jectory at a certain velocity, the object captured the target
at a certain point of the circular trajectory, which is a
successful capture to a circular trajectory. Another simu-
lation of tracking a target that moves along a linear
trajectory is shown in Fig. 10, which is a successful
capture to a linear trajectory.
Performance evaluation
To show the performance of tracking a moving target, we
have evaluated the success rate of tracking a moving target
that moves along one of nine trajectories. However, even
though tracking a same target trajectory, the performance of
trackingdepends notonlyonsynapticconnectivityr, but also
on target velocity or target step length SL. Therefore, when
we evaluate the success rate of tracking, a pair of parameters,
that is, one of connectivity r (1 £ r £ 60) and one of target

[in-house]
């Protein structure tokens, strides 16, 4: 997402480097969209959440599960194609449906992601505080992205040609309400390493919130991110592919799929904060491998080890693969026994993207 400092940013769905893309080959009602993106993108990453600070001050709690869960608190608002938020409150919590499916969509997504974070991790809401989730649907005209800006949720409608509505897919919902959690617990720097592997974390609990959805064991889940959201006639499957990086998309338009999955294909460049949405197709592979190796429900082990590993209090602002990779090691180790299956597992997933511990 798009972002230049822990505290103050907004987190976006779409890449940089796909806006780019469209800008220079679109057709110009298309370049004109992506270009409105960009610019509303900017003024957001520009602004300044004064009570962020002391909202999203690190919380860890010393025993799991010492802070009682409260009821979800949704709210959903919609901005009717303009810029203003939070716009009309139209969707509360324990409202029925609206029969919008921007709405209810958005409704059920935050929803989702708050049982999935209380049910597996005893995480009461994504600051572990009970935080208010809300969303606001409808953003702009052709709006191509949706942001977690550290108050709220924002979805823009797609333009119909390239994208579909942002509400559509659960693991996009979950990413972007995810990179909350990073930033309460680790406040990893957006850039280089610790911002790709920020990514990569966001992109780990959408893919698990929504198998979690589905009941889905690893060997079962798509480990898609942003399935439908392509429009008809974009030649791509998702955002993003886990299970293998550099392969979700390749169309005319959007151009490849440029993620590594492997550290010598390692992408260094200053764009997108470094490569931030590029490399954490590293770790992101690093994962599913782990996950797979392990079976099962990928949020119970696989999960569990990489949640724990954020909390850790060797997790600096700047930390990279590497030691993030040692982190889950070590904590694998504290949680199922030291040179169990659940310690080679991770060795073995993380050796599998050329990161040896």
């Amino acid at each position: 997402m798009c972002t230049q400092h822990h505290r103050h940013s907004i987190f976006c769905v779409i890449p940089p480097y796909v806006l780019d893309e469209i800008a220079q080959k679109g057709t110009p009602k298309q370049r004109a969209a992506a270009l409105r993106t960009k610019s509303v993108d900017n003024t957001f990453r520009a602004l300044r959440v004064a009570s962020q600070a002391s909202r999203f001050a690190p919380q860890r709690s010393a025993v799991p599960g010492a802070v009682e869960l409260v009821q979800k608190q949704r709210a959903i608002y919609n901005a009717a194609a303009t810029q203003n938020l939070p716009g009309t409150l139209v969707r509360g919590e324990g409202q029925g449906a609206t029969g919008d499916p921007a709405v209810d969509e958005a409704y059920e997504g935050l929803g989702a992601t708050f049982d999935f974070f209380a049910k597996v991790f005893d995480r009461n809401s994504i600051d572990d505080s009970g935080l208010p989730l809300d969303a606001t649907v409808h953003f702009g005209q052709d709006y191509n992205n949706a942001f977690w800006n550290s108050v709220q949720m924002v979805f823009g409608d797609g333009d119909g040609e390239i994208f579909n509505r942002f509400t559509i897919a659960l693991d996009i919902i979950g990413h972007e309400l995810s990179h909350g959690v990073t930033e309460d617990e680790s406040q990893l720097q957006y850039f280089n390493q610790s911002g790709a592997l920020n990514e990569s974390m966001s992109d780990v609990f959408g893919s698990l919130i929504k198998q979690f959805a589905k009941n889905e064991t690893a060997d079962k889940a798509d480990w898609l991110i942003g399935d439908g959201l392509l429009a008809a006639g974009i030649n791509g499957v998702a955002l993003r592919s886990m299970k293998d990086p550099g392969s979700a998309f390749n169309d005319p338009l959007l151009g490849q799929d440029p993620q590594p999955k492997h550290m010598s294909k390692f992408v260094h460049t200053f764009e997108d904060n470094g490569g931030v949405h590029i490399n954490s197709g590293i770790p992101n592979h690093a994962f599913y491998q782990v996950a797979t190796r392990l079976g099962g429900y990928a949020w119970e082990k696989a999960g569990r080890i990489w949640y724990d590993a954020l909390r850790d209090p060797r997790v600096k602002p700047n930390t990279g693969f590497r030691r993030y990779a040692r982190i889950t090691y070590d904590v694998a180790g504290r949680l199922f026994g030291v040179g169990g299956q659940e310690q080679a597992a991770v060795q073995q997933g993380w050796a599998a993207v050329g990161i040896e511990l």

velocity SL (0.01 £ T £ 1.0), is taken. Because we take 100
different target velocity with a same interval 0.01, we have
C100
60 pairs of parameters. We have evaluated the success rate
of tracking a circle trajectory, shown as Fig. 11. From the
simulation results, we can know that the success rate of
tracking a circle trajectory with chaotic dynamics is signifi-
cantly high, and that, the success rate highly depends on
synaptic connectivity r and the velocity of the target.
In order to observe the performance clearly, we have
taken the data of certain connectivities, and plot them in
two-dimensional coordinates, shown as Fig. 12. Compar-
ing these figures, we can see a novel performance, when
the target velocity becomes faster, the success rate has a
upward tendency, such as r = 51. In other words, when the
chaotic dynamics is not too strong, it seems useful to
tracking a faster target.
Certainly, the performance of tracking a moving tar-
get also depends on the target trajectory. In this paper,
because linear target trajectories is too much, we only show
two of them in Fig. 13. From the results of computer
experiment, we know the following two points. First, the
success rate decreases rapidly as the target velocity